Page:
Researchers have fingered a virus as the culprit behind a bone marrow tumor called multiple myeloma. While viruses already have been linked to other cancers, the modus operandi of this one--Kaposi's sarcoma-associated herpesvirus (KSHV)--is unusual: The virus appears to work behind the scenes as a cellular puppet master, triggering tumor growth from neighboring cells. The finding, reported in tomorrow's issue of Science,* could steer researchers to new therapies for multiple myeloma, which strikes 13,000 people every year in the United States alone and usually kills its victims within 3 years.
KSHV is already under suspicion as the cause of Kaposi's sarcoma, a cancer that afflicts many AIDS patients. But unlike the malignant cells of Kaposi's and all the other cancers thought to be caused by viruses, multiple myeloma cells--derived from the bone marrow's antibody-producing plasma cells--don't seem to be directly infected. Instead, a research team led by oncologists James Berenson and Matthew Rettig of the Veterans Affairs West Los Angeles Medical Center has found evidence that KSHV is lurking in adjacent dendritic cells, a subset of macrophages found in the bone marrow microenvironment.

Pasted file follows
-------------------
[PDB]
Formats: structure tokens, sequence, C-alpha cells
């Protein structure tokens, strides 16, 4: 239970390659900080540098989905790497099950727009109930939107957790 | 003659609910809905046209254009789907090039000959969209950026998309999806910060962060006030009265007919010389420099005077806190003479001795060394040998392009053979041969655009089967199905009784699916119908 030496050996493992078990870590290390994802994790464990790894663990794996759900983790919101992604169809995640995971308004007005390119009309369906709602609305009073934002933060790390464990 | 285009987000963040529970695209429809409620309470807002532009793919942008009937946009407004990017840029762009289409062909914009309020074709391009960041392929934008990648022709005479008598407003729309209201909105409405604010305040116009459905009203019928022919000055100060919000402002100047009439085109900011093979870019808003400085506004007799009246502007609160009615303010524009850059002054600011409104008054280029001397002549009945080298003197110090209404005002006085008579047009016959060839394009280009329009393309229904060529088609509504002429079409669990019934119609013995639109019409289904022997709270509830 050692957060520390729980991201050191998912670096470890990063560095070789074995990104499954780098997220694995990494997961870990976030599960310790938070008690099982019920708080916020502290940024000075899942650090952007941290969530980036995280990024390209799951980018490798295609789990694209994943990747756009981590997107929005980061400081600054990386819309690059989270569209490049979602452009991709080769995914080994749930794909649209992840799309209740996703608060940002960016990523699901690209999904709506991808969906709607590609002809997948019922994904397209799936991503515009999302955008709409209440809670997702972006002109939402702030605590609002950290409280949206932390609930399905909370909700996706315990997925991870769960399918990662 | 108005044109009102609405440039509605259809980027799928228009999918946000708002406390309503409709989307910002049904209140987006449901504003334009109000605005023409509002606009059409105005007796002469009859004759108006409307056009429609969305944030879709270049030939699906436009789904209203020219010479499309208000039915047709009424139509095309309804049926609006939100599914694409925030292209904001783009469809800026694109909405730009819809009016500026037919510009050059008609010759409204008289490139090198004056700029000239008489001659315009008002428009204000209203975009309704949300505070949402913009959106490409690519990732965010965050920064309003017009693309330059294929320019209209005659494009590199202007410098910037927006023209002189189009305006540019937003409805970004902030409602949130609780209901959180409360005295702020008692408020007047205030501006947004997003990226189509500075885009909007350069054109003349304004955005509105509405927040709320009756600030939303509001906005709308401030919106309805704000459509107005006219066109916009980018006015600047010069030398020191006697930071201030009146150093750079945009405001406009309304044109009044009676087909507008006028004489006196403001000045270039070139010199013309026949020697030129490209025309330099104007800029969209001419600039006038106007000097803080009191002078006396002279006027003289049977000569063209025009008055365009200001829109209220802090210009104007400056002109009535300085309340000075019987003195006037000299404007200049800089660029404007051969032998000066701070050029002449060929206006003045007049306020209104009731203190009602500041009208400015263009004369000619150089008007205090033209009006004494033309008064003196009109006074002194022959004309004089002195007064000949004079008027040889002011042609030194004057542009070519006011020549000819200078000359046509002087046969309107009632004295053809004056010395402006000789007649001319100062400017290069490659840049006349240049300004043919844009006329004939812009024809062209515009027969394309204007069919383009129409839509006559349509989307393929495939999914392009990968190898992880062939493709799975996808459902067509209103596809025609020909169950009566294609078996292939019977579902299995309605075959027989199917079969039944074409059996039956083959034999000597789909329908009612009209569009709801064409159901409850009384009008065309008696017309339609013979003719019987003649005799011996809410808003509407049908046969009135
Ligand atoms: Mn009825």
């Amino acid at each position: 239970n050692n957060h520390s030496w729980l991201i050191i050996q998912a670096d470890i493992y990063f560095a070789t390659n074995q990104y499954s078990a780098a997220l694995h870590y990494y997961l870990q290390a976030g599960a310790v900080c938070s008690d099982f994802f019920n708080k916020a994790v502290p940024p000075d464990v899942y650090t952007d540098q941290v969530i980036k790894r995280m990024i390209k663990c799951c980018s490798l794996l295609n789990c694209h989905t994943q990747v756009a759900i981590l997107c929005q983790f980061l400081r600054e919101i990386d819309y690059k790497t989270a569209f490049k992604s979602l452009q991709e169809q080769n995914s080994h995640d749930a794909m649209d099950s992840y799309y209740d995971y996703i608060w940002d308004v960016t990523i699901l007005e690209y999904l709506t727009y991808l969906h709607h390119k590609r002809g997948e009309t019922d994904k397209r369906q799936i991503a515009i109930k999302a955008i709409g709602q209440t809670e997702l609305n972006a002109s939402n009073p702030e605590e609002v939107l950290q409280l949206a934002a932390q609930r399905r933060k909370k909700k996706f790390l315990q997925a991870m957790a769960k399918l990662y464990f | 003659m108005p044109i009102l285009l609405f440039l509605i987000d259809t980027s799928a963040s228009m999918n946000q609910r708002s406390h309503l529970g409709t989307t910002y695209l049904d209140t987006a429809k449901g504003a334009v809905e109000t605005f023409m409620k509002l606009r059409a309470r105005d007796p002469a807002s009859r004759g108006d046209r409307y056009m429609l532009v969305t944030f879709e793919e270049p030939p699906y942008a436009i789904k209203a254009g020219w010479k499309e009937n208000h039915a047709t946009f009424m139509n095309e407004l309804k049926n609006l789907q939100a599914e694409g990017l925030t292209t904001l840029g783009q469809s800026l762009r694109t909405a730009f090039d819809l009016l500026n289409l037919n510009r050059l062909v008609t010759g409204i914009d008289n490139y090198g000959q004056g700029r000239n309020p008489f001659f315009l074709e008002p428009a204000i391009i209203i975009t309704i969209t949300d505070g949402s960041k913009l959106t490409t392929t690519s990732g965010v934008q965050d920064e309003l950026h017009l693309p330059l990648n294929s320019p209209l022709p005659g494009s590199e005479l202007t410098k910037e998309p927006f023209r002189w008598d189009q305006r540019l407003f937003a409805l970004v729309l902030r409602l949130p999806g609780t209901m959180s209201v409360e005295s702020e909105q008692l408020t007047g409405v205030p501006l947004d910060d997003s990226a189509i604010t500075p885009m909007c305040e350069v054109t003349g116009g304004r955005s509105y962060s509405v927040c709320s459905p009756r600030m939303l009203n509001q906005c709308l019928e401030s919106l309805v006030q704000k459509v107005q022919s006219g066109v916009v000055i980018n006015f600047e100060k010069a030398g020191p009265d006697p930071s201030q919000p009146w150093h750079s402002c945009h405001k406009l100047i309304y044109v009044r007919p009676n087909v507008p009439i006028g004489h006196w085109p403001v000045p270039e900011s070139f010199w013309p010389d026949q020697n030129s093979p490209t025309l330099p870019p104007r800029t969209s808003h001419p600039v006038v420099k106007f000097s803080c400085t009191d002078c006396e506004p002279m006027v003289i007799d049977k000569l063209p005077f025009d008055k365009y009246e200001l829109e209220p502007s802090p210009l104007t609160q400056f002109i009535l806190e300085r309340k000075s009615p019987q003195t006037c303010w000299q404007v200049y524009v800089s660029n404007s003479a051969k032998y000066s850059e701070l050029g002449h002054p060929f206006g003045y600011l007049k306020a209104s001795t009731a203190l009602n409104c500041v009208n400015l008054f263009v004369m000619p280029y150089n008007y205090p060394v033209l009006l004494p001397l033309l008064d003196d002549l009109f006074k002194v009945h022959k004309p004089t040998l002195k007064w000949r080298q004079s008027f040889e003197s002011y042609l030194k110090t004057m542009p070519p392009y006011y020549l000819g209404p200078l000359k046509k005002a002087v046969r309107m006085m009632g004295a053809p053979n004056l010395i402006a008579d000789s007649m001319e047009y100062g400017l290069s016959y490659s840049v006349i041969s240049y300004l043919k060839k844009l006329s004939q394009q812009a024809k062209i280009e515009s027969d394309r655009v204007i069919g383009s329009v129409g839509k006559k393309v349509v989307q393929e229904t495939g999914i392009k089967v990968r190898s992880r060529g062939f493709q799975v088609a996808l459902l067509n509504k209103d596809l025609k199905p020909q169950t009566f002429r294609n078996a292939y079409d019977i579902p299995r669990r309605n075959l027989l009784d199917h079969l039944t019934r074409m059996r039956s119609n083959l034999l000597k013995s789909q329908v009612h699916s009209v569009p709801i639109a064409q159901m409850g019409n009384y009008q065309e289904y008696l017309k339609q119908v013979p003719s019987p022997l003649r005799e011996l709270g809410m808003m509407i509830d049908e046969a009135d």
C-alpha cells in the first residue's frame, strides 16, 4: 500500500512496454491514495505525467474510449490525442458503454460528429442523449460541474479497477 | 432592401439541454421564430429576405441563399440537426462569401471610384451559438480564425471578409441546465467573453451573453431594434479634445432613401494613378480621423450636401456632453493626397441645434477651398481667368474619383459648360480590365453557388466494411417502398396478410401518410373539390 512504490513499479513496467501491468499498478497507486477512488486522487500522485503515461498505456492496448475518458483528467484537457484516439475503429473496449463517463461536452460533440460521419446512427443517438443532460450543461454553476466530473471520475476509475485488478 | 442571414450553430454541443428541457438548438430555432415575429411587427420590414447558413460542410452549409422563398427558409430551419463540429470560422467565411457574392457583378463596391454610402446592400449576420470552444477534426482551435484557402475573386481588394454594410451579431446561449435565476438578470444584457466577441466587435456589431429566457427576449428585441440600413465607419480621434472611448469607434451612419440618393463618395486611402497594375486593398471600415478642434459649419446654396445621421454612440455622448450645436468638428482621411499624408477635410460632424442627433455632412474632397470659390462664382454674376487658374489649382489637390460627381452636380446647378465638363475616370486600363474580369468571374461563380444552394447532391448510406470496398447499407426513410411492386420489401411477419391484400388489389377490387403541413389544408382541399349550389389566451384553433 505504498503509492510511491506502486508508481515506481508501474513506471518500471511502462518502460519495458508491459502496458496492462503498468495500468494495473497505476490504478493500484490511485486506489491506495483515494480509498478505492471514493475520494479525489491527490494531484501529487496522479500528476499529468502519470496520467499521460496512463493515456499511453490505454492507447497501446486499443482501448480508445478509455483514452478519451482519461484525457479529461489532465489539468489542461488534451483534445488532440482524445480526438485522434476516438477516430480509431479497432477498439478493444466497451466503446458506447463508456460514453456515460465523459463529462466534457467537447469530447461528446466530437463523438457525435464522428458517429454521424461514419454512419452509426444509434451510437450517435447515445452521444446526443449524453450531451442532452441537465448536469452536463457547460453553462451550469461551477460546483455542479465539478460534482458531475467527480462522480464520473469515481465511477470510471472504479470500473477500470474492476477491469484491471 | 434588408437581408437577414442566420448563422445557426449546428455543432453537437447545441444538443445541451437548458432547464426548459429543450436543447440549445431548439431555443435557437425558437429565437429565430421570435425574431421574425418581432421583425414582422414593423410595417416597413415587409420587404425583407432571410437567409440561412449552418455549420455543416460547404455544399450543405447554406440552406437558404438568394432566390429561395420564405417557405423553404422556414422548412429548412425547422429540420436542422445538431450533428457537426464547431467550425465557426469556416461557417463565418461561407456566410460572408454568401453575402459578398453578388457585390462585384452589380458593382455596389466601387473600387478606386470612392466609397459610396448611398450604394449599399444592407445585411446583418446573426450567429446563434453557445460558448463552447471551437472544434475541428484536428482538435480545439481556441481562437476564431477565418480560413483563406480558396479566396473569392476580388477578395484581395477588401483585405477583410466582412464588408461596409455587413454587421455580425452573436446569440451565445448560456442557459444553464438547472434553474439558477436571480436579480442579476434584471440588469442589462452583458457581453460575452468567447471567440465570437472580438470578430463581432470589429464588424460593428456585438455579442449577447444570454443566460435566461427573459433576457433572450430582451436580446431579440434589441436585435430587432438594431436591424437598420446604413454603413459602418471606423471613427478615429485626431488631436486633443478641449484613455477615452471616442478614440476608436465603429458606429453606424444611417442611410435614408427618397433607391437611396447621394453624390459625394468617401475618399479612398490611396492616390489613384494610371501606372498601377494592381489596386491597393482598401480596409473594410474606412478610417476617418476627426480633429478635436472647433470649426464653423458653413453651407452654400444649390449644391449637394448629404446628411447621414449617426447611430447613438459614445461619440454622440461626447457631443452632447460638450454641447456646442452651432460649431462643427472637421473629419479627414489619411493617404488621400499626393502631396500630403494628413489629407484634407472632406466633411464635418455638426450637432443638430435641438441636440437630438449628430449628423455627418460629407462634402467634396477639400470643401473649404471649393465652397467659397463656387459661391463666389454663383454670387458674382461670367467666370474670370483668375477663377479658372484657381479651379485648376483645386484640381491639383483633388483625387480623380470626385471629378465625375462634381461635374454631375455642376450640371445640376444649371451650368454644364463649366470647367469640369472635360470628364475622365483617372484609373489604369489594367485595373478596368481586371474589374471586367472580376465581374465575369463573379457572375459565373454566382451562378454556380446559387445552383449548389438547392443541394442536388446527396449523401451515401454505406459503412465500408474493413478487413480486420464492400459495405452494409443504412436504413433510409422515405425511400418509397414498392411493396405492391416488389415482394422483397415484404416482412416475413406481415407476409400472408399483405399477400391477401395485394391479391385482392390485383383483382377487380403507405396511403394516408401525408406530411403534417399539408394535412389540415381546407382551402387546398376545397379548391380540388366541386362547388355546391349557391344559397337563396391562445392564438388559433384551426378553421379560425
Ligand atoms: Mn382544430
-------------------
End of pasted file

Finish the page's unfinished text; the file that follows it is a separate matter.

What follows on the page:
In these cells, the virus appears to crank out its own version of a human protein called interleukin-6 (Il-6) that is known to stimulate myeloma cell growth. This, the researchers propose, is what propels the runaway growth of myeloma tumors, or as Berenson describes it, "The soil, the dendritic cell, is putting out a bunch of fertilizer, and that makes the seed, the tumor cell, germinate." That kind of remote control, says Yuan Chang, who studies KSHV at Columbia University in New York City, is a "novel mechanism" for virally caused cancer. "This is really exciting, if [the authors] are right."
Drugs to block Il-6 might be one therapeutic avenue, and Berenson also suggests that it might be possible to devise therapies that specifically target the virus-infected dendritic cells themselves. Attacking the virus with drugs or a vaccine might also stave off full-blown multiple myeloma in the estimated 1 million people who have been diagnosed with an apparent precursor condition called monoclonal gammopathy of undetermined significance. Others who might benefit are AIDS patients, especially homosexual men, who have a high risk of becoming infected with KSHV and getting Kaposi's sarcoma.